To be (talli) or not to be

Kerala’s prohibition jokes on twitter set me off on a different thought process. Thanks to the fact that I was listening to Johnny Johnny from Entertainment when I read the news. You know, I can count on my fingers the number of songs that involved drinking that were big, big hits when in the 90s. The most famous one that I can remember is Zara sa jhoom loon main from DDLJ. That’s all. 

 

Back in the olden days of Bollywood, drinking was something associated with failed love. Most of it was Devdas-ish. You had jilted lovers sing drunkenly about their lost love even as they decried love itself. Ye jo mohabbat hai, remember? Or you had the alcoholic who’d spout philosophy, like in the case of Choo lene do nazuk honthon ko. The song has a lot of gems about the travesty of life. The first depiction of a heroine drinking that I can remember is Meena Kumari in Na jao saiyan chuda ke baiyan, a forlorn, lonely wife, asking her man not to abandon her. So close to her own life. Then there was the inimitable Asha Bhonsale singing Aao huzoor tumko, a seductive song. Mostly only the vamps drank on screen though.  

 

Drunken songs were not a normal occurrence in the movies. They were a turning point in the plot, occurring out of immense sadness, jealous rages and other intense emotions. Very few older songs were about being high for the sake of being high. That somehow seems to have changed in the recent past. Songs these days are all about drinking and the joys (?) of it. They are the opening acts of the movies, they establish the friendships amongst lead stars, they are a sign of the cool life the protagonists lead.

 

One of the first such songs that caught on is the 4 baj gaye song from Faltu. It had become all the rage and kept playing on the radio all the time. Then came the Honey Singh era. His songs were all about drinking, doping and women, right upto 4 bottle vodka. (What’s with this 4 anyway?). A friend was embarrassed to confess that her barely able to say his alphabets 2 and a half year old sang D for Daaru peete jao with relish. Race 2 did the honor of rhyming Booze and Shoes. There was the sweet Talli hai ye zameen from Ek main hoon aur ek tu. Then there is the most recent drinking anthem I mentioned earlier – Johnny Johnny.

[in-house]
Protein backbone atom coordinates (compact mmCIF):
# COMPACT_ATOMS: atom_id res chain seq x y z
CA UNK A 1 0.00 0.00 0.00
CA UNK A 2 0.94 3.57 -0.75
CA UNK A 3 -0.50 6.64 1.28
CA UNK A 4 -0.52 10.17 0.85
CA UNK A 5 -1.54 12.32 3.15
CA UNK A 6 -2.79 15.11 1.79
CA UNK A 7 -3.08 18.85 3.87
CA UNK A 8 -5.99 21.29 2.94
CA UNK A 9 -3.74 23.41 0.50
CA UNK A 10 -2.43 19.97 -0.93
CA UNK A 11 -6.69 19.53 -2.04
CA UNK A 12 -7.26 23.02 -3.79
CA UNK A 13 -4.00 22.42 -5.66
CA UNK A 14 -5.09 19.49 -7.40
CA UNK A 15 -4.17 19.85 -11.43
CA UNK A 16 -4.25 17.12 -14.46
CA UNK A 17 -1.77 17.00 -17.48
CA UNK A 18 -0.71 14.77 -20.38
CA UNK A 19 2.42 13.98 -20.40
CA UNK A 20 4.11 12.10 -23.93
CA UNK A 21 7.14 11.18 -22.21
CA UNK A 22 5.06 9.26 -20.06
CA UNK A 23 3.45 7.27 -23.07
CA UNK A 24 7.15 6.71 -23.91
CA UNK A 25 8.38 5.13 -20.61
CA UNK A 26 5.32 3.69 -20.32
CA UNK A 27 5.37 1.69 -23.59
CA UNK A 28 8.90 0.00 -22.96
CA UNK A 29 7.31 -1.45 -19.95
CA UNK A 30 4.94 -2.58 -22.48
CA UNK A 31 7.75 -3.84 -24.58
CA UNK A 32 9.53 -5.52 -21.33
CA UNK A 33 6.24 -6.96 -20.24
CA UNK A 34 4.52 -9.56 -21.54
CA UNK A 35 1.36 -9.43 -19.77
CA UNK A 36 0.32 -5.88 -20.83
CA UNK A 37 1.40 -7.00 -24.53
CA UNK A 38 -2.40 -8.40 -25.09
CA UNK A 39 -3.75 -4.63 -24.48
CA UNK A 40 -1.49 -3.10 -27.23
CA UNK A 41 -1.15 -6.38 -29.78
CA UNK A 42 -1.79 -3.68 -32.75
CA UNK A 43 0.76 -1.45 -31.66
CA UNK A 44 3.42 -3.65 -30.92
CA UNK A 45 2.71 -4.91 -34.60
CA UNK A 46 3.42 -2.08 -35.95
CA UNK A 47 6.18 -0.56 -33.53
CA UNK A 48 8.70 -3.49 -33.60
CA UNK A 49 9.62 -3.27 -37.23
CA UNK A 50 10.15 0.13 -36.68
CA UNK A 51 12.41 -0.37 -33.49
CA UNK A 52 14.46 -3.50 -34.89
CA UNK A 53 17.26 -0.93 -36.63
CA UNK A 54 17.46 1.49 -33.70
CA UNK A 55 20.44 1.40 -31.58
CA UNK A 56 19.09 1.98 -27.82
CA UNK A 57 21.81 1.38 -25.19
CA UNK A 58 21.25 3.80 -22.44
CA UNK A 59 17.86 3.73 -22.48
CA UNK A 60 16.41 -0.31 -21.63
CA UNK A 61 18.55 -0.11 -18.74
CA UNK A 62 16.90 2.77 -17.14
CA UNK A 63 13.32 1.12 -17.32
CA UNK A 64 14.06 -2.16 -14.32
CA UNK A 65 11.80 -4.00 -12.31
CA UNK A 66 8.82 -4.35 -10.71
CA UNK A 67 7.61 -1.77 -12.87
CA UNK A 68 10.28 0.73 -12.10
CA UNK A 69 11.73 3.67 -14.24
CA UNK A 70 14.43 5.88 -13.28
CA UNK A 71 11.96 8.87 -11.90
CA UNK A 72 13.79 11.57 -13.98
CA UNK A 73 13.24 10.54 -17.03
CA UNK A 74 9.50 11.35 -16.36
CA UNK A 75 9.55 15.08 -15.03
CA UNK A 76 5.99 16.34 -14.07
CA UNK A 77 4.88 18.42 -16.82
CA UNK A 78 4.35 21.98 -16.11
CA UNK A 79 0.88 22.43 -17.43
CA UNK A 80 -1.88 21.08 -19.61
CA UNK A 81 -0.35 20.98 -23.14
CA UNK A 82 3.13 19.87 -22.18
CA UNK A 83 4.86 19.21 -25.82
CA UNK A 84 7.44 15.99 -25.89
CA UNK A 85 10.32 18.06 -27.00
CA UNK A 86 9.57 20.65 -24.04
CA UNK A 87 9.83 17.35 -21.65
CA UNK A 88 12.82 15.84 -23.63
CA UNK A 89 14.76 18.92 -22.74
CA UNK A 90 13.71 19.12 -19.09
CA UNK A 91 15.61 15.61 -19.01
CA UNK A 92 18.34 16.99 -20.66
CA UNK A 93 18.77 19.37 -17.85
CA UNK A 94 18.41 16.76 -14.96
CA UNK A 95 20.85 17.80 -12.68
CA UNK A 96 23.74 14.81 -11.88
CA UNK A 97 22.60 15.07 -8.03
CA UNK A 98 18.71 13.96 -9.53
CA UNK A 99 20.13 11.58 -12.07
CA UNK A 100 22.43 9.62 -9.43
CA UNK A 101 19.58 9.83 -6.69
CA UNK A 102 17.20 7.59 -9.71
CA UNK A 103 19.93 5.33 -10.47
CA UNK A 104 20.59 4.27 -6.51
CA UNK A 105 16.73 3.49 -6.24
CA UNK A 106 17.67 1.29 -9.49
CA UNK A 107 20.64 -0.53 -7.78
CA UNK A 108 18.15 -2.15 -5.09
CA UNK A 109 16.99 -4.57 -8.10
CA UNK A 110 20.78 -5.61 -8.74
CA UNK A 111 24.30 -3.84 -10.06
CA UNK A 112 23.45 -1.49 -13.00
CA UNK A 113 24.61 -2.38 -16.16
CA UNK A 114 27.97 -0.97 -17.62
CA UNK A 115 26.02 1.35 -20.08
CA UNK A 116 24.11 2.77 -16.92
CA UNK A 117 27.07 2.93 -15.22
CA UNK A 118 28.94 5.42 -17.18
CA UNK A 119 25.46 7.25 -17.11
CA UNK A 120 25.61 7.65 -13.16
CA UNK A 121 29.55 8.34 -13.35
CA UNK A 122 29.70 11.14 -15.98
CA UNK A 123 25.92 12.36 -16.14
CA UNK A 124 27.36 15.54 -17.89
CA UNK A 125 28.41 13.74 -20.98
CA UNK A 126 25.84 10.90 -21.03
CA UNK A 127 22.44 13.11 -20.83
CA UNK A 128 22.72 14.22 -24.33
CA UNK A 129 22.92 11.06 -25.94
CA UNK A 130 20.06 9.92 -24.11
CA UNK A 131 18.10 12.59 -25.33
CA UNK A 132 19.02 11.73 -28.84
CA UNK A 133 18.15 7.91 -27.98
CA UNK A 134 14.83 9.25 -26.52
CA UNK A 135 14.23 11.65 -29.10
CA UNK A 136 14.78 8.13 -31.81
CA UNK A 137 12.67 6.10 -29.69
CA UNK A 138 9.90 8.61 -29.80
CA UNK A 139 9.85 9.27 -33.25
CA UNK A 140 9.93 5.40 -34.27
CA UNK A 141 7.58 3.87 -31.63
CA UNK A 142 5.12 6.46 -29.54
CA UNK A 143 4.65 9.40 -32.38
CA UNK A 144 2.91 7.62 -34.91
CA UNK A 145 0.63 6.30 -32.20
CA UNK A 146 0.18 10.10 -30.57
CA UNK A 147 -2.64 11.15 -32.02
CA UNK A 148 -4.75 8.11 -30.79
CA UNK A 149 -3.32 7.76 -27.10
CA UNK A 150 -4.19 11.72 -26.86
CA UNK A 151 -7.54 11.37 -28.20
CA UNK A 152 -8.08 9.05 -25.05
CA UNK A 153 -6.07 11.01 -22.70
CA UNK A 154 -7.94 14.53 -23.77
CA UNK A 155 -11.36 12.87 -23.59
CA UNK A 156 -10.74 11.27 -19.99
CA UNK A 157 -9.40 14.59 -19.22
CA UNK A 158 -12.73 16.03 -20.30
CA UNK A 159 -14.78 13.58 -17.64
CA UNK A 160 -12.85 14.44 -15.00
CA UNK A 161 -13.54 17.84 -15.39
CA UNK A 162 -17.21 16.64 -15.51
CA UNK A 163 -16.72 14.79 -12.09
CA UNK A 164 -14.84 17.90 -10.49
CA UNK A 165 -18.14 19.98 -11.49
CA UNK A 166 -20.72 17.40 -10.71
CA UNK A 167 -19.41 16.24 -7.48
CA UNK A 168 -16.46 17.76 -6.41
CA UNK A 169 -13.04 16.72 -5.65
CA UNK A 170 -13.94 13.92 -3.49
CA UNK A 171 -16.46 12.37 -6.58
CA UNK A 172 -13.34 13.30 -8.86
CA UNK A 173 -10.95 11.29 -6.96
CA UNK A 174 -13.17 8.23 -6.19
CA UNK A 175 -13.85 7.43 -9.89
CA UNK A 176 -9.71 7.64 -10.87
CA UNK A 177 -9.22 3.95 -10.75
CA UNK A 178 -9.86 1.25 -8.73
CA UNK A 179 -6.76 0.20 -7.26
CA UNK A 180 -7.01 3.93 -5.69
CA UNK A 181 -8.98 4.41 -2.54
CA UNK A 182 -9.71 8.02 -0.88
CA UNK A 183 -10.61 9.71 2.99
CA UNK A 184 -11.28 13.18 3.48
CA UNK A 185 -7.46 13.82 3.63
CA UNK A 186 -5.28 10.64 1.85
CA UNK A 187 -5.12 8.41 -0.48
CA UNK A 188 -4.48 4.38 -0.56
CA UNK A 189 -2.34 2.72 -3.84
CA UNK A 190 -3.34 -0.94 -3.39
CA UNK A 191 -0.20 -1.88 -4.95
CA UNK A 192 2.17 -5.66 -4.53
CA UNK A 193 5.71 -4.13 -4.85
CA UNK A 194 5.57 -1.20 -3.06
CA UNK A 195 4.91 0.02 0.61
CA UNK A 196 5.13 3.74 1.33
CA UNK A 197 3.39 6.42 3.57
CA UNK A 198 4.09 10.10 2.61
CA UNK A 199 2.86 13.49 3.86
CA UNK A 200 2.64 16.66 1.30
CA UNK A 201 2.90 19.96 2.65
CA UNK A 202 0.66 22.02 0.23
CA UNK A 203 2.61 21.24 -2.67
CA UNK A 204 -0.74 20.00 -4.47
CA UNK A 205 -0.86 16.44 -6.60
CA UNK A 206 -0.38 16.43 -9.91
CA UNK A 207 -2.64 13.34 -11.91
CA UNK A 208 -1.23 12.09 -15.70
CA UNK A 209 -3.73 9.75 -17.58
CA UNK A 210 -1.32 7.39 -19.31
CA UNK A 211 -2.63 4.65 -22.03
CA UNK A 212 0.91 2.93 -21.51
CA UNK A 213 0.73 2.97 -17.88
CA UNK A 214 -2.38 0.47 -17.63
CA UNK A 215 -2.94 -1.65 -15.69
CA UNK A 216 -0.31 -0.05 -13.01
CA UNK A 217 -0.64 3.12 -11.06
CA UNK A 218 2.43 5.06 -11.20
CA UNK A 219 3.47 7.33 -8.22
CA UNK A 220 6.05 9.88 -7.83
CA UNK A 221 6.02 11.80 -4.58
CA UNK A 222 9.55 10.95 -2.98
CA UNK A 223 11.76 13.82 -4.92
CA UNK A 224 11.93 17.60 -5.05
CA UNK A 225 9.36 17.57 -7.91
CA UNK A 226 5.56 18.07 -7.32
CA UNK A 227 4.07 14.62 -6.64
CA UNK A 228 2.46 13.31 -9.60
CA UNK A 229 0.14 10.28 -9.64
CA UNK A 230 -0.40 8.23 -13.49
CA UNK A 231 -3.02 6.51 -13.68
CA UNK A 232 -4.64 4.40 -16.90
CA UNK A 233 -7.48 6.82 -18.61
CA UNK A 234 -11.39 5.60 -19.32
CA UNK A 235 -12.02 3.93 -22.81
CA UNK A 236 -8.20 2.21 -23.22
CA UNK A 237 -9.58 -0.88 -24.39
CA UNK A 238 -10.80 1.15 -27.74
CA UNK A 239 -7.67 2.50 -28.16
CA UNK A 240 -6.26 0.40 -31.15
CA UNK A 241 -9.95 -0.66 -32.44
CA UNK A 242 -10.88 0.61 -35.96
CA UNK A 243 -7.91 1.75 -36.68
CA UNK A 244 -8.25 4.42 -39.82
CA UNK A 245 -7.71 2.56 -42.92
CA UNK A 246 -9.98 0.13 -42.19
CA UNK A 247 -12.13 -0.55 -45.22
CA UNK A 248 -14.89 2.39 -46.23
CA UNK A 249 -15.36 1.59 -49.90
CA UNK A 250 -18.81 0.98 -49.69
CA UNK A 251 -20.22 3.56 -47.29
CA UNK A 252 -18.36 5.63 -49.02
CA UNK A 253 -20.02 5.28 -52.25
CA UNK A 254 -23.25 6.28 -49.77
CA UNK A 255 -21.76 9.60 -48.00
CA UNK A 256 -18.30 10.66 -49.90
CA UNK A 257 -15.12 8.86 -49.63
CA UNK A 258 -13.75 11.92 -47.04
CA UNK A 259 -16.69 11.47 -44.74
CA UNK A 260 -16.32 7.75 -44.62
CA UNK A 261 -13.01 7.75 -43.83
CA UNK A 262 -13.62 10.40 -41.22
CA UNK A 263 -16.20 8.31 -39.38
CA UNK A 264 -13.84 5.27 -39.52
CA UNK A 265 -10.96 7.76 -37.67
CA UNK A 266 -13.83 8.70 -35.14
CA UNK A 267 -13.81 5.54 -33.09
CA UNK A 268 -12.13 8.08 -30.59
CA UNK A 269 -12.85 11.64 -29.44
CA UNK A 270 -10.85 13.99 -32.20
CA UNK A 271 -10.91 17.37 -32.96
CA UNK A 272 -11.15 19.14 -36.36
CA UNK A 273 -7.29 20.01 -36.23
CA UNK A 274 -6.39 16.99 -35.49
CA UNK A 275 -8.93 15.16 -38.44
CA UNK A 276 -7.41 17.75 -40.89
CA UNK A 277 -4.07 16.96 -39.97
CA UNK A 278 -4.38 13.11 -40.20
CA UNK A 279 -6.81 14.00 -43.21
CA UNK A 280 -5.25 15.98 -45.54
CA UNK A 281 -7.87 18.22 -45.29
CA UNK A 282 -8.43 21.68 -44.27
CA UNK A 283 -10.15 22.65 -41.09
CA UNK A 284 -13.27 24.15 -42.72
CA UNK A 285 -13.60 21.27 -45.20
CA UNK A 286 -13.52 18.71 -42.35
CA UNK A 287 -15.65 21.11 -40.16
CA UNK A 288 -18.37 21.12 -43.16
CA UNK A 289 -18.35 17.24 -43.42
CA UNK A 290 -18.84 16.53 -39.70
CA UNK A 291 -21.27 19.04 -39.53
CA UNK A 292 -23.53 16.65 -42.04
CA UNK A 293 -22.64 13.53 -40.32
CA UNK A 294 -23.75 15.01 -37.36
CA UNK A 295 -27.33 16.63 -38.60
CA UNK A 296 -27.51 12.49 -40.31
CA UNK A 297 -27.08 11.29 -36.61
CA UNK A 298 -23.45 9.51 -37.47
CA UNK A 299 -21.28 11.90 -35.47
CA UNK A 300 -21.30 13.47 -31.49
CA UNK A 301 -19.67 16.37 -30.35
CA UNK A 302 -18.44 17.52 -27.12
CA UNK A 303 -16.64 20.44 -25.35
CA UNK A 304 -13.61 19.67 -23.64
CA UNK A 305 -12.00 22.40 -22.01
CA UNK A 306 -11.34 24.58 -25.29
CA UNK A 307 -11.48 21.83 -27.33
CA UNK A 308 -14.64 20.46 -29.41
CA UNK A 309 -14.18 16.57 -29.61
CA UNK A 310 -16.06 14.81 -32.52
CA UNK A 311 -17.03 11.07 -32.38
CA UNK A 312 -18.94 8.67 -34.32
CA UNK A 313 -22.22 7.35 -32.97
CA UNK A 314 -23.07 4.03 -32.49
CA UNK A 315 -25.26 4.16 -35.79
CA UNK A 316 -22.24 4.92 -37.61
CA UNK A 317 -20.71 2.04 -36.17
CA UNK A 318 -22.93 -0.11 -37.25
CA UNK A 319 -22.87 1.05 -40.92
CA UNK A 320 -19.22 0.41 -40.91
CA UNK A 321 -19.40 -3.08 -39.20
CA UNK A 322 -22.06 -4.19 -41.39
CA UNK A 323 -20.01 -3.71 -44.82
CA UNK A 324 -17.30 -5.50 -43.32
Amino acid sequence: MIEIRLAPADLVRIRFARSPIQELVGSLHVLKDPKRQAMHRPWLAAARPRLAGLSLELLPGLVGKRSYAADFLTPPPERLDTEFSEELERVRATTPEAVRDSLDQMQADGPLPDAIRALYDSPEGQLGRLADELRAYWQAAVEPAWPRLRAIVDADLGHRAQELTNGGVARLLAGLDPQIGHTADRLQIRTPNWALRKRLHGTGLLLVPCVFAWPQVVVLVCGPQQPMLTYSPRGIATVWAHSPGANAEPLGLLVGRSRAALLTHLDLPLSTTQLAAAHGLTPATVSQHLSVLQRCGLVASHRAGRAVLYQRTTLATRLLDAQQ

Drinking wasn’t ever shown as de rigeur in the older Bollywood. But perhaps its liberalisation, the proliferation of a night life culture, (or just composers and lyricists composing while inebriated :P), but the number of songs centered on alcohol being the fun factor have grown exponentially. Makes me wonder, if Dr. Harshvardhan’s 10 year plan succeeds, what will our Bollywood use as inspiration for dance numbers? As someone told me on twitter, songs surely won’t be written about flavoured milk. But Bollywood, time for you to start researching. 

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Lootera – the Ankahee

O’ Henry’s The Last Leaf was a part of our school syllabus, so having heard that Lootera was loosely based on that, meant I knew a little of what to expect. When I saw the trailers, I wasn’t really impressed, the Bhansali-esque blue frames are really not my thing. One of the things that changed my mind somewhat was the music, especially the song Ankahee and I thought that maybe, just maybe I would watch it. But in the week running up to its release, there was a lot of positive buzz about the film and with so much being said about how it will be a great watch, I decided to give it a go. Certain 5/5 reviews also helped the case.